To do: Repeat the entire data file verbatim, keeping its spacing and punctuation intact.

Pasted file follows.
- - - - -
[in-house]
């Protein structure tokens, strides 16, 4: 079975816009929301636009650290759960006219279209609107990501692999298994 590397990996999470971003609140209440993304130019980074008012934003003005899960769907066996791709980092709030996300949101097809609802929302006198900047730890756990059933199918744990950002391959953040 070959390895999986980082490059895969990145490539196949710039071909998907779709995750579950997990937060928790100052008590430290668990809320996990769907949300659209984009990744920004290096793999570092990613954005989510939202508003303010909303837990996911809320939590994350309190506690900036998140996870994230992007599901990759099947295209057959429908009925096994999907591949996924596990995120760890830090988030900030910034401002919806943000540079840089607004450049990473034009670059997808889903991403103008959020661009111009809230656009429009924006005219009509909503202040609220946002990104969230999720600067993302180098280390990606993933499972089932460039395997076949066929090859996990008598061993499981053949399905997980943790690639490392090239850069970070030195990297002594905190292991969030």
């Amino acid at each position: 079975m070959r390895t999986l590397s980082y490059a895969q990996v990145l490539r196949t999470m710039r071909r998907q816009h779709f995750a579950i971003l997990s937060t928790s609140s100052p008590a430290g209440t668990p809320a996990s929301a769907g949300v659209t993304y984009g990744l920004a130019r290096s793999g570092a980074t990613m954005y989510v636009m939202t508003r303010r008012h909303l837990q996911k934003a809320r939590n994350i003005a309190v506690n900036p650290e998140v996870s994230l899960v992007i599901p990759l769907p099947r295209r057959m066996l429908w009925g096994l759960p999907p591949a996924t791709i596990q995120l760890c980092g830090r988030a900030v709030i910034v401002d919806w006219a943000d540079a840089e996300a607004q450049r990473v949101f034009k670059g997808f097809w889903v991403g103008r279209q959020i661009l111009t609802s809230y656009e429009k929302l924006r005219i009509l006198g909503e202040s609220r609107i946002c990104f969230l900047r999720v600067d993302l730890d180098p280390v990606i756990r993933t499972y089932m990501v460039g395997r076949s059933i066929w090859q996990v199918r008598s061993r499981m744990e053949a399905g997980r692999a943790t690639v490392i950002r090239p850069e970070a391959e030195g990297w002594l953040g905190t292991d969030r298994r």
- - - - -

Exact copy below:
[in-house]
């Protein structure tokens, strides 16, 4: 079975816009929301636009650290759960006219279209609107990501692999298994 590397990996999470971003609140209440993304130019980074008012934003003005899960769907066996791709980092709030996300949101097809609802929302006198900047730890756990059933199918744990950002391959953040 070959390895999986980082490059895969990145490539196949710039071909998907779709995750579950997990937060928790100052008590430290668990809320996990769907949300659209984009990744920004290096793999570092990613954005989510939202508003303010909303837990996911809320939590994350309190506690900036998140996870994230992007599901990759099947295209057959429908009925096994999907591949996924596990995120760890830090988030900030910034401002919806943000540079840089607004450049990473034009670059997808889903991403103008959020661009111009809230656009429009924006005219009509909503202040609220946002990104969230999720600067993302180098280390990606993933499972089932460039395997076949066929090859996990008598061993499981053949399905997980943790690639490392090239850069970070030195990297002594905190292991969030």
């Amino acid at each position: 079975m070959r390895t999986l590397s980082y490059a895969q990996v990145l490539r196949t999470m710039r071909r998907q816009h779709f995750a579950i971003l997990s937060t928790s609140s100052p008590a430290g209440t668990p809320a996990s929301a769907g949300v659209t993304y984009g990744l920004a130019r290096s793999g570092a980074t990613m954005y989510v636009m939202t508003r303010r008012h909303l837990q996911k934003a809320r939590n994350i003005a309190v506690n900036p650290e998140v996870s994230l899960v992007i599901p990759l769907p099947r295209r057959m066996l429908w009925g096994l759960p999907p591949a996924t791709i596990q995120l760890c980092g830090r988030a900030v709030i910034v401002d919806w006219a943000d540079a840089e996300a607004q450049r990473v949101f034009k670059g997808f097809w889903v991403g103008r279209q959020i661009l111009t609802s809230y656009e429009k929302l924006r005219i009509l006198g909503e202040s609220r609107i946002c990104f969230l900047r999720v600067d993302l730890d180098p280390v990606i756990r993933t499972y089932m990501v460039g395997r076949s059933i066929w090859q996990v199918r008598s061993r499981m744990e053949a399905g997980r692999a943790t690639v490392i950002r090239p850069e970070a391959e030195g990297w002594l953040g905190t292991d969030r298994r």